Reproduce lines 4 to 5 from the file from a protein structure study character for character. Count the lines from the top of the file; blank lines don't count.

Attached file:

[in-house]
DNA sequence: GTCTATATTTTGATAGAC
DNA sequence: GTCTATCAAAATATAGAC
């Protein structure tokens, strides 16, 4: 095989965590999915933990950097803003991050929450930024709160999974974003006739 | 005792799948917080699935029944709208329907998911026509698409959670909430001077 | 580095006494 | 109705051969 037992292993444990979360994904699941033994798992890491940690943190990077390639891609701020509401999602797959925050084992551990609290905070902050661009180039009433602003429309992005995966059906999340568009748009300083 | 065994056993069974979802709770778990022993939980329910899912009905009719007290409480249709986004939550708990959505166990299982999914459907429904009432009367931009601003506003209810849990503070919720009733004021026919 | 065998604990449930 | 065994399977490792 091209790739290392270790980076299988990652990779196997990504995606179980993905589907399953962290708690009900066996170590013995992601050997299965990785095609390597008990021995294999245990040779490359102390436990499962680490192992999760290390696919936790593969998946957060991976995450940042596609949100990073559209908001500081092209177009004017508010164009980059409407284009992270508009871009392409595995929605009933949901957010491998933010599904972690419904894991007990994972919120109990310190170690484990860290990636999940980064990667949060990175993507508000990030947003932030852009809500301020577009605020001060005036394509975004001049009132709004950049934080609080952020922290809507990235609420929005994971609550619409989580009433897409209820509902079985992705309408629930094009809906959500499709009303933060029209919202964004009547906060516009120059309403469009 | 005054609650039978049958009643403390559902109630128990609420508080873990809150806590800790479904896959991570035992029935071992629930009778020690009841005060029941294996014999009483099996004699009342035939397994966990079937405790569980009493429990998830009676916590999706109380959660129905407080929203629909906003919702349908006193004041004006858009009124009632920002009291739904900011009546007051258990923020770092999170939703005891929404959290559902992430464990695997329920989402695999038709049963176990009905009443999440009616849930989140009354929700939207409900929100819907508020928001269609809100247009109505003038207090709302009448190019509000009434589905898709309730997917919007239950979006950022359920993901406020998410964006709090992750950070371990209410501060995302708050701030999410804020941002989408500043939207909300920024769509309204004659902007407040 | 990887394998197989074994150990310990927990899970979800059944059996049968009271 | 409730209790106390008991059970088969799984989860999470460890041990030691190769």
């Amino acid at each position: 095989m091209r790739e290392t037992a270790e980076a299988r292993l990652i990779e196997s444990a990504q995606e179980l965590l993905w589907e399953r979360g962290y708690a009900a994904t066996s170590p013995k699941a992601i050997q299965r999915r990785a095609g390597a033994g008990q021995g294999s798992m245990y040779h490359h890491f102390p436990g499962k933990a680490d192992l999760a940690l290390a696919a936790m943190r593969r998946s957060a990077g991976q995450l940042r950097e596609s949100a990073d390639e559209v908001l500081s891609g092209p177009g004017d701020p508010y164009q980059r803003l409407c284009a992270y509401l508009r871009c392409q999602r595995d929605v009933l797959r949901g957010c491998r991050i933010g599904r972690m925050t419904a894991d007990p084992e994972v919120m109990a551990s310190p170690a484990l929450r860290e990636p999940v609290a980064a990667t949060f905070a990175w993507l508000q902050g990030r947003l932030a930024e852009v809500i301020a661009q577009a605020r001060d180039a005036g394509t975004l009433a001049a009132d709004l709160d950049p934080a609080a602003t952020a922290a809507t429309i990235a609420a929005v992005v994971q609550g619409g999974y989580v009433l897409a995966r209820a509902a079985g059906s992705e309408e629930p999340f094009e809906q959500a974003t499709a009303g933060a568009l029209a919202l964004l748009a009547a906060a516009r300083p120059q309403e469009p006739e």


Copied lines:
């Protein structure tokens, strides 16, 4: 095989965590999915933990950097803003991050929450930024709160999974974003006739 | 005792799948917080699935029944709208329907998911026509698409959670909430001077 | 580095006494 | 109705051969 037992292993444990979360994904699941033994798992890491940690943190990077390639891609701020509401999602797959925050084992551990609290905070902050661009180039009433602003429309992005995966059906999340568009748009300083 | 065994056993069974979802709770778990022993939980329910899912009905009719007290409480249709986004939550708990959505166990299982999914459907429904009432009367931009601003506003209810849990503070919720009733004021026919 | 065998604990449930 | 065994399977490792 091209790739290392270790980076299988990652990779196997990504995606179980993905589907399953962290708690009900066996170590013995992601050997299965990785095609390597008990021995294999245990040779490359102390436990499962680490192992999760290390696919936790593969998946957060991976995450940042596609949100990073559209908001500081092209177009004017508010164009980059409407284009992270508009871009392409595995929605009933949901957010491998933010599904972690419904894991007990994972919120109990310190170690484990860290990636999940980064990667949060990175993507508000990030947003932030852009809500301020577009605020001060005036394509975004001049009132709004950049934080609080952020922290809507990235609420929005994971609550619409989580009433897409209820509902079985992705309408629930094009809906959500499709009303933060029209919202964004009547906060516009120059309403469009 | 005054609650039978049958009643403390559902109630128990609420508080873990809150806590800790479904896959991570035992029935071992629930009778020690009841005060029941294996014999009483099996004699009342035939397994966990079937405790569980009493429990998830009676916590999706109380959660129905407080929203629909906003919702349908006193004041004006858009009124009632920002009291739904900011009546007051258990923020770092999170939703005891929404959290559902992430464990695997329920989402695999038709049963176990009905009443999440009616849930989140009354929700939207409900929100819907508020928001269609809100247009109505003038207090709302009448190019509000009434589905898709309730997917919007239950979006950022359920993901406020998410964006709090992750950070371990209410501060995302708050701030999410804020941002989408500043939207909300920024769509309204004659902007407040 | 990887394998197989074994150990310990927990899970979800059944059996049968009271 | 409730209790106390008991059970088969799984989860999470460890041990030691190769």
């Amino acid at each position: 095989m091209r790739e290392t037992a270790e980076a299988r292993l990652i990779e196997s444990a990504q995606e179980l965590l993905w589907e399953r979360g962290y708690a009900a994904t066996s170590p013995k699941a992601i050997q299965r999915r990785a095609g390597a033994g008990q021995g294999s798992m245990y040779h490359h890491f102390p436990g499962k933990a680490d192992l999760a940690l290390a696919a936790m943190r593969r998946s957060a990077g991976q995450l940042r950097e596609s949100a990073d390639e559209v908001l500081s891609g092209p177009g004017d701020p508010y164009q980059r803003l409407c284009a992270y509401l508009r871009c392409q999602r595995d929605v009933l797959r949901g957010c491998r991050i933010g599904r972690m925050t419904a894991d007990p084992e994972v919120m109990a551990s310190p170690a484990l929450r860290e990636p999940v609290a980064a990667t949060f905070a990175w993507l508000q902050g990030r947003l932030a930024e852009v809500i301020a661009q577009a605020r001060d180039a005036g394509t975004l009433a001049a009132d709004l709160d950049p934080a609080a602003t952020a922290a809507t429309i990235a609420a929005v992005v994971q609550g619409g999974y989580v009433l897409a995966r209820a509902a079985g059906s992705e309408e629930p999340f094009e809906q959500a974003t499709a009303g933060a568009l029209a919202l964004l748009a009547a906060a516009r300083p120059q309403e469009p006739e």